I’m a professional photographer and filmmaker with more than a dozen years of experience working in documentary, nonprofit, and portrait photography. In 2010, I lived through an earthquake and it changed the way I looked at media, development, and disaster response. I primarily work with nonprofits, B corps, and social enterprises to find and share their stories through media. My goal is to craft emotional visual stories for specific audiences to create positive change in the world while giving dignity to those who open their lives to my lens. I love creating stories that deserve to be told and living a life of adventure with my husband and our furry Zambian cat. I am currently based in Johannesburg, South Africa and taking work worldwide. You can follow more of my work at, a site created to inspire and inform humanitarian storytellers around the world.



After the earthquake, I put my camera down and I didn't know if I'd pick it up again. I had spent years and many thousands of dollars becoming a photographer but none of it mattered to me. I had recently married an American diplomat and was living with him in Haiti when the earthquake hit. I passed the days after assisting in disaster relief in whatever way I could: cleaning toilets at the embassy, tracking down diapers and baby formula, and cooking for more than twenty exhausted embassy employees who paused at my house for a quick bite and some shut eye before heading back to work. I put all my energy into helping Americans leave Haiti and tried not to think about the devastation I'd seen outside the embassy walls.

I remember getting an email that said, "The photos you will take from this experience will make your career" but I couldn't imagine taking any photographs. The photos I eventually made in Haiti (months later) did not "make" my career, but they started me down a path that changed the way I saw photography, development, and emergency response. I didn't know it then but my choices in the weeks after the earthquake gave me some important clues about the work I am most passionate about. I learned that I was not capable of picking up my camera when life and death was on the line. I learned I was more humanitarian than photojournalist. This is not to say that one is better than the other, but simply to understand myself.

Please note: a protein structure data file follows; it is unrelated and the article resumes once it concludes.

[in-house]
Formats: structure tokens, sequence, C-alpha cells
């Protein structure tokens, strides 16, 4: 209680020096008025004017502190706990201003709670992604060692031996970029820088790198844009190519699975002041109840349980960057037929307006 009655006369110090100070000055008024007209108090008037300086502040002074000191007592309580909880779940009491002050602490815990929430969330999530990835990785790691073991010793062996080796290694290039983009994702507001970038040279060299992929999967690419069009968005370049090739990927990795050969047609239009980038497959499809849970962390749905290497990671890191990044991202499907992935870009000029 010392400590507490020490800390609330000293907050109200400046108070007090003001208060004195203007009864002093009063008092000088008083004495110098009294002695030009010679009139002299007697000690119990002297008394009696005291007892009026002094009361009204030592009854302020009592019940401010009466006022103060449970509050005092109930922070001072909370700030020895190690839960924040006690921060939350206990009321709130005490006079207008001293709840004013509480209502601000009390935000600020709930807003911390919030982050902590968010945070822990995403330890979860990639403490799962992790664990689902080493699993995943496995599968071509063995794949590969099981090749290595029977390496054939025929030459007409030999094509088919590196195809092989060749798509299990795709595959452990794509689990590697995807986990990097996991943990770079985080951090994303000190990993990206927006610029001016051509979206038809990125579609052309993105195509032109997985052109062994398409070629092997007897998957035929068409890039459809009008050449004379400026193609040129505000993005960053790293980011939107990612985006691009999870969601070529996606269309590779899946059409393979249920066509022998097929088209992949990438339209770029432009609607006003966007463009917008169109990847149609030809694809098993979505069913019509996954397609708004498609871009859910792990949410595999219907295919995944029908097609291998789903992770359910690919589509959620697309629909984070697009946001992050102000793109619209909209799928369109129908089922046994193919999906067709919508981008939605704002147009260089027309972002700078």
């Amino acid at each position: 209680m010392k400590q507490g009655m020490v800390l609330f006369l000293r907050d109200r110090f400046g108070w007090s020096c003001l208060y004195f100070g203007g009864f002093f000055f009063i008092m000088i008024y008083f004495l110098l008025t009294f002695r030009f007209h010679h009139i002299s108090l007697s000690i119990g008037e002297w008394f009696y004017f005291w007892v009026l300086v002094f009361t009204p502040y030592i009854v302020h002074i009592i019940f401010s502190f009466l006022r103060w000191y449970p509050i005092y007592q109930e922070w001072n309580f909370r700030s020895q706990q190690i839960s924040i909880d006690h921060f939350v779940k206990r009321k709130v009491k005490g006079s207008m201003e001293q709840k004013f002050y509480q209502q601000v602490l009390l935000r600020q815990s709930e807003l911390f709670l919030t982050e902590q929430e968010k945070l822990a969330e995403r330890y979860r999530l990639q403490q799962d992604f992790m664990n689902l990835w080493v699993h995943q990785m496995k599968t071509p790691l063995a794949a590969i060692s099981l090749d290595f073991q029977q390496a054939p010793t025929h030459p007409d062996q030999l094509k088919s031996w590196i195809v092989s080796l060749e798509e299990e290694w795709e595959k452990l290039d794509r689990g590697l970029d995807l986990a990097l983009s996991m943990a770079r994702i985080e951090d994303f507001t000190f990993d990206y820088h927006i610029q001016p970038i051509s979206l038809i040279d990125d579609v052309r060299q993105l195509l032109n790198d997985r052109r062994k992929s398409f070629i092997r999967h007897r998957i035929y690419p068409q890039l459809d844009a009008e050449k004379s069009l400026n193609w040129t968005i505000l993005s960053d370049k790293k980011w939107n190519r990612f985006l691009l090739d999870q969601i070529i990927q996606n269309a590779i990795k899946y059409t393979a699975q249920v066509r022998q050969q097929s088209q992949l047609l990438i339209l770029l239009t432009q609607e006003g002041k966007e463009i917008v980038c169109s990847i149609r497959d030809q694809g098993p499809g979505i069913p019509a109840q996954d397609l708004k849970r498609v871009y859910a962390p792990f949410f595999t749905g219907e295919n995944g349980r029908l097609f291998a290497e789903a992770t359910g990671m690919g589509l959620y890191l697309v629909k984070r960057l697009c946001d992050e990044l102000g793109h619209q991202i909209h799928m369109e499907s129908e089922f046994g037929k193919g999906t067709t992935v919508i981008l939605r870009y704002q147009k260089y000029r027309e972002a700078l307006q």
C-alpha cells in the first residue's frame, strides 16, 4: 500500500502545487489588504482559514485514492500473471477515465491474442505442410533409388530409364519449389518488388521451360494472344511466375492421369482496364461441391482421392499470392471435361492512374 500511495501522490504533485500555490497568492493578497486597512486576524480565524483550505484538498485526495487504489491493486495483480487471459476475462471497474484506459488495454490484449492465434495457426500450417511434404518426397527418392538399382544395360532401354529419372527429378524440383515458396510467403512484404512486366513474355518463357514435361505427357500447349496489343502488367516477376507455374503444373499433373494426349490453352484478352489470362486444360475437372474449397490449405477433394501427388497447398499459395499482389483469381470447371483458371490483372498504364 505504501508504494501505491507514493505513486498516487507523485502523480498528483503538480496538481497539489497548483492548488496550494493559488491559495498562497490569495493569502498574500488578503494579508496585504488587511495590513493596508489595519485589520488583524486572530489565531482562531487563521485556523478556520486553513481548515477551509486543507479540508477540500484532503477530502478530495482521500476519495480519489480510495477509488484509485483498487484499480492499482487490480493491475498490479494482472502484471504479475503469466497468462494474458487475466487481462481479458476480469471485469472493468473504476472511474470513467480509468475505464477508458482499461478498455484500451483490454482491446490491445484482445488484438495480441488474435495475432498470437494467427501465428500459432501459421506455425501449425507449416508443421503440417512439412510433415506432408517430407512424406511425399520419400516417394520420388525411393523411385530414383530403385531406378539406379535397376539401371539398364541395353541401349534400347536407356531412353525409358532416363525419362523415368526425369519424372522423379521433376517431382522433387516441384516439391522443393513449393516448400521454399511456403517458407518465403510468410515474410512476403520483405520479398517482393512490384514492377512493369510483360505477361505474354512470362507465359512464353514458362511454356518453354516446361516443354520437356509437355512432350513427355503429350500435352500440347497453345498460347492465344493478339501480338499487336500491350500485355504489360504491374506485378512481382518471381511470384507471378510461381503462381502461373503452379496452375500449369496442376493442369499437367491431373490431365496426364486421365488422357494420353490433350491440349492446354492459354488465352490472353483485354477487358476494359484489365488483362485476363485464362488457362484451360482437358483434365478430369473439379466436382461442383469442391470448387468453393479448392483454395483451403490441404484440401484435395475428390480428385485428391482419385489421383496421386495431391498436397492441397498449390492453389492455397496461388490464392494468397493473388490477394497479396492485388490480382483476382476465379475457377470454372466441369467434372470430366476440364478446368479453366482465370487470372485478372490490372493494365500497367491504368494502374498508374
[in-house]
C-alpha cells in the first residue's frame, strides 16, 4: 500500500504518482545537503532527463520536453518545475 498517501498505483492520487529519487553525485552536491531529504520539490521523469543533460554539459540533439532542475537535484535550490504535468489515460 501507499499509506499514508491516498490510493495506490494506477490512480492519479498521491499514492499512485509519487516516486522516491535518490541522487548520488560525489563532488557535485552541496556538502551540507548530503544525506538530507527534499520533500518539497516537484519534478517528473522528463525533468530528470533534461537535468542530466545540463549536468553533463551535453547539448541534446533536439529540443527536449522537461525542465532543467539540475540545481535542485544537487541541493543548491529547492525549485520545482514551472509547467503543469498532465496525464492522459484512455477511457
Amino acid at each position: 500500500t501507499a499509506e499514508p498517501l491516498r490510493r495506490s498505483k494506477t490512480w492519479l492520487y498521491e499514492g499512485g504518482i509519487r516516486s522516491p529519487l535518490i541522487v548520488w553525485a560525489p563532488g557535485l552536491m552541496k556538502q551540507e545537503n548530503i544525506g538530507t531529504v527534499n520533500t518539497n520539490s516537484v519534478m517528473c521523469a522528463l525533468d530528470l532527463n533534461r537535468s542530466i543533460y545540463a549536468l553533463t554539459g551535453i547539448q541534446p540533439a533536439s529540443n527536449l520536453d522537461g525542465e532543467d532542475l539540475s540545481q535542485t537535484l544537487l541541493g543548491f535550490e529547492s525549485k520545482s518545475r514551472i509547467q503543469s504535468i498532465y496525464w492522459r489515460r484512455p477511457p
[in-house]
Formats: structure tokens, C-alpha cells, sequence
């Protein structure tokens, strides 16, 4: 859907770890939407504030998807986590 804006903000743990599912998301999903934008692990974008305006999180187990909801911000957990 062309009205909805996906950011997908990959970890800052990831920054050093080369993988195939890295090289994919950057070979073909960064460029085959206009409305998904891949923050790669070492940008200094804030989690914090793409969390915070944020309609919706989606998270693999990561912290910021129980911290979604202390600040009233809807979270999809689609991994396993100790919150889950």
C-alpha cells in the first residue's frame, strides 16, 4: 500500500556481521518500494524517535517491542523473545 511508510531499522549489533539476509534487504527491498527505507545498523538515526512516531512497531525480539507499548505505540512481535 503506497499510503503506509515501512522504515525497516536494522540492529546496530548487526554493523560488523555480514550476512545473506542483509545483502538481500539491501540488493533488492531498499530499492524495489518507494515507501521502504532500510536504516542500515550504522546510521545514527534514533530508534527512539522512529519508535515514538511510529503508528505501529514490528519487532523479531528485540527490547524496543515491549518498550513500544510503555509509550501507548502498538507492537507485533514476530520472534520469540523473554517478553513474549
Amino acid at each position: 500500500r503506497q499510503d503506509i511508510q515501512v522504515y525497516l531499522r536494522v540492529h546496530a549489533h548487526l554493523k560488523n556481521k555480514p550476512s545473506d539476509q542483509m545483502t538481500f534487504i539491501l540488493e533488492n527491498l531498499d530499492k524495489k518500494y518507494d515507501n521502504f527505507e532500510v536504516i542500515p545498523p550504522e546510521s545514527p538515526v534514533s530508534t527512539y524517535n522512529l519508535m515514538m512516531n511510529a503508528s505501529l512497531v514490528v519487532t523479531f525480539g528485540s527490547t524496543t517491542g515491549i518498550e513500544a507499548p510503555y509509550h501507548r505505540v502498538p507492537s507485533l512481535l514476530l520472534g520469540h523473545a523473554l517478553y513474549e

I eventually returned to my camera. I took my first photography workshop on photography for nonprofits. I flew from Port-au-Prince to Uganda. I was recovering from an earthquake. Uganda was recovering from war. This trip was the best therapy I have ever done for myself. It allowed me to throw myself into photography in way that felt useful. I worked with organizations that were helping people by providing food, education, and empowering women to create change in their lives. My photos were helping to tell stories that contributed to good in the world and I felt something I hadn't felt in many months: hope.

Since then, I've expanded my work to both photography and video. I've documented agricultural projects in Haiti, women's cooperatives in Rwanda, adoptions in Congo, and reconstruction in Nepal. I specialize not just in visual storytelling but in helping nonprofits find and create meaningful stories through media. I believe that individual stories are the most powerful way to motivate others to get involved in our causes. And I'd like to think I've remained true to my humanitarian roots by wielding my camera in ways that give my subjects dignity and control . Every day I learn to ask myself difficult questions, hone my craft, and tell better stories.